Ghazal 203, Verse 3


yaa rab is aashuftagii kii daad kis se chaahiye
rashk aasaa))ish pah hai zindaaniyo;N kii ab mujhe

1) oh Lord, from whom is justice/recompense owed for this/that distractedness/unease?
2) now I feel envy of the tranquility/ease of prisoners!


aashuftagii : 'Distraction, perturbation, uneasiness; misery'. (Platts p.57)


daad : 'Statute, law; equity; justice; crying out for justice, complaint; revenge'. (Platts p.499)


daad denaa : 'To dispense justice; to do justice (to), to appreciate, to give due praise (to), to praise duly'. (Platts p.499)


aasaa))ish : 'Ease, rest, repose, quiet, tranquillity; convenience, comfort; indulgence, enjoyment'. (Platts p.47)


chaahiye , that is, maa;Ngiye ; and from 'now' the meaning emerges that when I was in prison, then I had an ardor for desert-wandering; now that I'm in the desert, I feel envy of the people in prison. (228)

== Nazm page 228

Bekhud Dihlavi:

He says, 'Oh Lord, from whom would I expect justice/recompense for my desert-wandering? Because when I was in the prison cell, the ardor for desert-wandering used to keep me restless, and now that I am a wanderer in the desert, I envy the people in the prison. (286)

Bekhud Mohani:

The second line tells us that the one to whom the troubles of prisoners would seem to be repose, and such repose that he would envy it-- what kind of troubles, what kind of difficulties, must he be enduring, and what must be passing through his heart! (403)


BONDAGE: {1,5}

The commentators take the obvious interpretation, and of course it works. But the structure of the verse makes it equally clear that we're invited to go beyond the obvious. The first line is inshaa))iyah , and spectacularly interrogative: it asks the Lord from whom justice or recompense would be expected, for 'this'-- or 'that', as an equally possible reading-- 'distractedness'. We thus can't tell what kind of 'distractedness' is meant, or by whom it is or might be felt, or from whom there might be possible 'justice' or 'recompense'. Under mushairah performance conditions, we have to wait, with our curiosity piqued, for the second line.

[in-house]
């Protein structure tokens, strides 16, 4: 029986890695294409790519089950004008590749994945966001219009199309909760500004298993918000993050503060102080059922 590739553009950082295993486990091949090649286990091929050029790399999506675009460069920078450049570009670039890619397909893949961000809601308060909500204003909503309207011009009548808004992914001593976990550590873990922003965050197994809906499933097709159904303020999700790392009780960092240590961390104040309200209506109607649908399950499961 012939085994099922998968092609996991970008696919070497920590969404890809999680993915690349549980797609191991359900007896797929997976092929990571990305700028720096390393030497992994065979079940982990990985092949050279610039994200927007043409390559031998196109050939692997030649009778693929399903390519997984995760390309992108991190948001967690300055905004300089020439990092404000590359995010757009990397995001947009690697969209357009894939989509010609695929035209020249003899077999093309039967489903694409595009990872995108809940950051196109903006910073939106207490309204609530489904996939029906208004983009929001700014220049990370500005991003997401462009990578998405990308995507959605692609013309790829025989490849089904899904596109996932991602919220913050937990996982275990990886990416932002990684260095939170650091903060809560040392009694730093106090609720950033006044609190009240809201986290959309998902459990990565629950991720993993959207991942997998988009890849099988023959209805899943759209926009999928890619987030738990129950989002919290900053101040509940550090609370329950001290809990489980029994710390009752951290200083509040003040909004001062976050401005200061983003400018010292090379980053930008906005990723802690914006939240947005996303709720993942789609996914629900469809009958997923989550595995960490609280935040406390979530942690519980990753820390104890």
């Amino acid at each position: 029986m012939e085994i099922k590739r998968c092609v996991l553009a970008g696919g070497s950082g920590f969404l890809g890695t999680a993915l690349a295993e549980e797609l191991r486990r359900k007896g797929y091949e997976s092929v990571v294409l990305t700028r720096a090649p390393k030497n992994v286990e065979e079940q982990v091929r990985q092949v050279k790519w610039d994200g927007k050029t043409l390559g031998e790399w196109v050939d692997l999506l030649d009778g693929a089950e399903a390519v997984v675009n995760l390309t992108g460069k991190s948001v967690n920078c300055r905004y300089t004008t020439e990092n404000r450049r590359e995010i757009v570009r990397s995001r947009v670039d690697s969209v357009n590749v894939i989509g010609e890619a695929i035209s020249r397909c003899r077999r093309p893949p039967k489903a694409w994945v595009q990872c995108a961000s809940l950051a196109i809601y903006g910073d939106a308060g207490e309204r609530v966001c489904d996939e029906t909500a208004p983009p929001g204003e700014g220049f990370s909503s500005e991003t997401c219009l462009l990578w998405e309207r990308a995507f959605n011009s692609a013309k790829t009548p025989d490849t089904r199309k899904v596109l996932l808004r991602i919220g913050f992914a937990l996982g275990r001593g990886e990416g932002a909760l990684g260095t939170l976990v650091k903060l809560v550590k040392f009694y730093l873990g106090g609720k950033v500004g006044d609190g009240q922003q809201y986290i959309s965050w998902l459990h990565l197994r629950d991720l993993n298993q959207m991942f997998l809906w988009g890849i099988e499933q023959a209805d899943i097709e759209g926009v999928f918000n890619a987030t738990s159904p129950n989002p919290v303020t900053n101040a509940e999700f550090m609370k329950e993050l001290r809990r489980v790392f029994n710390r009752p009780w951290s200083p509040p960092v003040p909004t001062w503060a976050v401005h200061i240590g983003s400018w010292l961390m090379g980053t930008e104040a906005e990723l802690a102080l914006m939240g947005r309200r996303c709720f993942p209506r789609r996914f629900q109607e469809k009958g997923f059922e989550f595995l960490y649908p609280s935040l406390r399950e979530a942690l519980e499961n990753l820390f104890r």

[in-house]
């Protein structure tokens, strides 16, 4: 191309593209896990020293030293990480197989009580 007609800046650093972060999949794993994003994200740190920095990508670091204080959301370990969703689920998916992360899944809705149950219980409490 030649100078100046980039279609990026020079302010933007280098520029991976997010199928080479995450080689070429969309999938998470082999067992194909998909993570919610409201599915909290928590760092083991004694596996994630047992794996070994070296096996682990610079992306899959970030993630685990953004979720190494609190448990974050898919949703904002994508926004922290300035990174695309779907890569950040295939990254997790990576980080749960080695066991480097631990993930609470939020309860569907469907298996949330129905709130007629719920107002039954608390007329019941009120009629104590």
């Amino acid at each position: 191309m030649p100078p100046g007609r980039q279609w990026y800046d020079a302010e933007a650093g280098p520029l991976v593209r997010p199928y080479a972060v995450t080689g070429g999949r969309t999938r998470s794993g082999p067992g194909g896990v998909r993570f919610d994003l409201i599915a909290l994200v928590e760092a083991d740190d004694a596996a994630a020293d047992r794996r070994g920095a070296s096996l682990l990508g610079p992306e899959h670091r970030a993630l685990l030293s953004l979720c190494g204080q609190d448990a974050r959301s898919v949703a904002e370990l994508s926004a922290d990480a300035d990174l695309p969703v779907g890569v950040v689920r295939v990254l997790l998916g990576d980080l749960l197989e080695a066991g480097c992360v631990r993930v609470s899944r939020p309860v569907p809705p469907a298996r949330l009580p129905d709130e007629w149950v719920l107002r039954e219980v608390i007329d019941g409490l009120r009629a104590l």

The second line, also inshaa))iyah , is spectacularly exclamatory. It doesn't address the question asked in the first line in any straightforward way. But it does present two available candidates for the slots of 'distractedness'-sufferer and 'justice'-provider that were created in the first line: the speaker himself, and 'prisoners'. And the 'justice'-provider slot is a versatile one. For to 'do justice to' [daad denaa] needn't mean actually to redress a wrong; it can also mean, as the phrase does in English, to properly appreciate, to understand, to give credence to (see the definition above).

How are we to assign these two parties to these slots? As usual, we're left to decide for ourselves. Here are some possibilities, depending on which elements of the verse we choose to emphasize:

=From whom might the speaker claim justice/recompense for this extreme degree of distractedness? He formerly thought that a prisoner's lot was the most painful one, but now he realizes that it's possible to suffer indescribably much more-- and since he's not (any longer?) in an outwardly painful situation, like a prisoner, no one can understand his distractedness.

=From whom might the speaker claim justice/recompense for his distractedness? Certainly not from the prisoners, since their distractedness is nothing at all compared to his own, so they can't understand and sympathize and 'do justice to' what he suffers.

=From whom might the speaker claim justice for his distractedness, oh Lord? Prisoners are justly punished for their crimes, and without being guilty of any crime he is suffering far more painfully than any real criminals-- so where can he, an innocent person, find justice?

=From whom might the speaker claim justice/recompense for his distractedness, oh Lord? If not from the Lord himself, then certainly not from anyone else, for who can understand what he suffers?

On the complexities of rashk , see {53,4}.

A verse with similar-- or even richer-- structural ambiguities: {35,8}. And more to the point, a verse that also juxtaposes a condition of (undesirable) 'narrowness' to one of (undesirable) 'distractedness': {31,2}.